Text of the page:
The Jackets will take the field on Saturday, Nov. 13 at Bobby Dodd Stadium after a close loss last Thursday to the Virginia Tech Hokies. This week, Tech will face off against another ACC rival, the Miami Hurricanes. Tech comes in to the game with a 5-4 (3-3 ACC) record and is fourth in the Coastal Division. The Jackets look to hand the Hurricanes their third ACC loss and put an end to their ACC title hopes. The three keys for the Jackets to win on Saturday are playing to manageable third down distances, containing the Hurricane’s athletic players and forcing Miami into committing penalties.
Tech has emphasized converting third downs throughout the season. In Head Coach Paul Johnson’s system, every down matters, and in the 2010 season, third-down conversions have been especially important. This season, on third downs of five yards or less, the Jackets have converted 51 percent of the time. But on third downs of six yards or more, the percentage drops to a meager 24.5 percent. This gives Coach Johnson two very important decisions to make on first and second downs to put the team in a position to succeed when Tech has a chance to keep the drive alive.
It is no secret that Miami recruits stellar athletes. Miami’s team speed is nearly unparalleled along with the team’s intimidating size. Senior cornerbacks Mario Butler and Dominique Reese will have to match up against the hyper-talented likes of Miami senior wide receiver Leonard Hankerson and junior wide receiver Travis Benjamin. These two alone account for 65 percent of Miami’s touchdowns through the air.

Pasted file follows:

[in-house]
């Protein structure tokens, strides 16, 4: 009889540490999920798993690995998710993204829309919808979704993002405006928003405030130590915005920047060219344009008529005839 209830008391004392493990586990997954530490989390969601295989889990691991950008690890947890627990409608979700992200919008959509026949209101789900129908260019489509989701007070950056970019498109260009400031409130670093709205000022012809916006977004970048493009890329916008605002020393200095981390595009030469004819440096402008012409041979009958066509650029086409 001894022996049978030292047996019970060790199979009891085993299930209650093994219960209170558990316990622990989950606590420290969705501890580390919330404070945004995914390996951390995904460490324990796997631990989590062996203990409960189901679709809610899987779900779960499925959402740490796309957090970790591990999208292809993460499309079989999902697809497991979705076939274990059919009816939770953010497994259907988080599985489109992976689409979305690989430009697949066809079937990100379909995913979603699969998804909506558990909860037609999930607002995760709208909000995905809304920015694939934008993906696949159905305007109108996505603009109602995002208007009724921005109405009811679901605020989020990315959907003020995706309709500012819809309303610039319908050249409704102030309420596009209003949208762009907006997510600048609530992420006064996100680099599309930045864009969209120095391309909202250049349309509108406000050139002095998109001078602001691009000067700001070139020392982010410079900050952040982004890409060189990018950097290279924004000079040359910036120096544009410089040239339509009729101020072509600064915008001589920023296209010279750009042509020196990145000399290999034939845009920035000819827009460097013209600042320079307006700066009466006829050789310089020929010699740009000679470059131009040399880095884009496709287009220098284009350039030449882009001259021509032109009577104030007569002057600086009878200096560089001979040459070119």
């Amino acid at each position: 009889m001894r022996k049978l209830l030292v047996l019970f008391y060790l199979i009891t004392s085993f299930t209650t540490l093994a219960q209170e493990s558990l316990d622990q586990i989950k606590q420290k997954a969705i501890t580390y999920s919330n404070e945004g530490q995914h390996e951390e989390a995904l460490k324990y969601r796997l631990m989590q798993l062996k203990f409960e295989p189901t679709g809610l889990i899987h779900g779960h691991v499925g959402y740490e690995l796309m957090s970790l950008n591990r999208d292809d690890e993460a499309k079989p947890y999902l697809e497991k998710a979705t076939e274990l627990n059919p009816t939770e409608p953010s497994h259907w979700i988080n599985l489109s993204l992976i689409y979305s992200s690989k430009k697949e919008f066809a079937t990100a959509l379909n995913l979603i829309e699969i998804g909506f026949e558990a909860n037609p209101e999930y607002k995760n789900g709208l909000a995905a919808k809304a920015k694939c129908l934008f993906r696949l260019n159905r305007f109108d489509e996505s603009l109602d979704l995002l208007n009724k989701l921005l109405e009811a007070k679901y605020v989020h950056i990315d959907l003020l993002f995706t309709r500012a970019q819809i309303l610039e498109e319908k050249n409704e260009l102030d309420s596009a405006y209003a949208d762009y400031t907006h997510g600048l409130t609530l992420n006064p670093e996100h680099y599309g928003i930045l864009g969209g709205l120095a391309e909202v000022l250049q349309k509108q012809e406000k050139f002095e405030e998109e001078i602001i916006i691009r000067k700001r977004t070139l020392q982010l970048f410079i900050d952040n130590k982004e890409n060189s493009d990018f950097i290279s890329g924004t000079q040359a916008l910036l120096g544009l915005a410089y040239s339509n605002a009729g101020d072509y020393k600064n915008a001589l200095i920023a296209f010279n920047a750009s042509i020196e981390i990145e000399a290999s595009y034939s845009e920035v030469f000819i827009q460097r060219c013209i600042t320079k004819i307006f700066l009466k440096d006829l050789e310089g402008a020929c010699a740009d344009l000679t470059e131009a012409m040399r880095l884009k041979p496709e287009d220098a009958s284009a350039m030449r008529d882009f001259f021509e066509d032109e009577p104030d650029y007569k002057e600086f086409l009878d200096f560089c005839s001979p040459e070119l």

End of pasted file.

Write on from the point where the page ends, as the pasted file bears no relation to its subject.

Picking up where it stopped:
The last key for a Tech victory will be to force the Hurricanes to commit penalties. Miami is the second most penalized team in major college football. Miami has racked up 83 penalties for 698 yards, an average of just over nine per game for 87 yards. Those 87 yards could mean the difference between a Jackets’ win and loss.
The Hurricanes sit in second place with a 6-3 (4-2) record and are looking to put together back-to-back wins after defeating ACC foe Maryland last week at home. The Hurricanes will have to execute in three key areas if they want to take down Tech on Saturday: working in many of their talented running backs, taking advantage of Tech’s thin secondary and stuffing the run on first down.
Miami must take advantage of their superior athletes and use them against a Tech team that looks very average. One particular area where the Hurricanes could excel is in the run game. Miami has four extremely talented running backs who play and could start anywhere in the country. Not only do they collectively have years of experience, but the coaching staff consistently deploy each to maximize the specific players’ talents. The Hurricanes’ stable of backs includes runners with 115 yards, 294 yards, 377 yards and Senior Damien Berry, leading the team with 690 yards and four touchdowns.
In addition to the Canes’ advantage at running back, Miami will look to abuse Tech’s thin secondary early and often. This job falls to the Hurricanes wide receivers. Hankerson, who is sixth in the country in receiving touchdowns, has snagged 10 touchdowns this season. Tech’s defensive backs will have to keep an extra careful watch on Hankerson which could leave other players open.
The last key for Miami will be to stuff the Jackets’ offense on first down. With little or no gain on first down, Johnson will feel the pressure on second and third downs. This could lead the Jackets to throw the ball, something they have struggled with this season.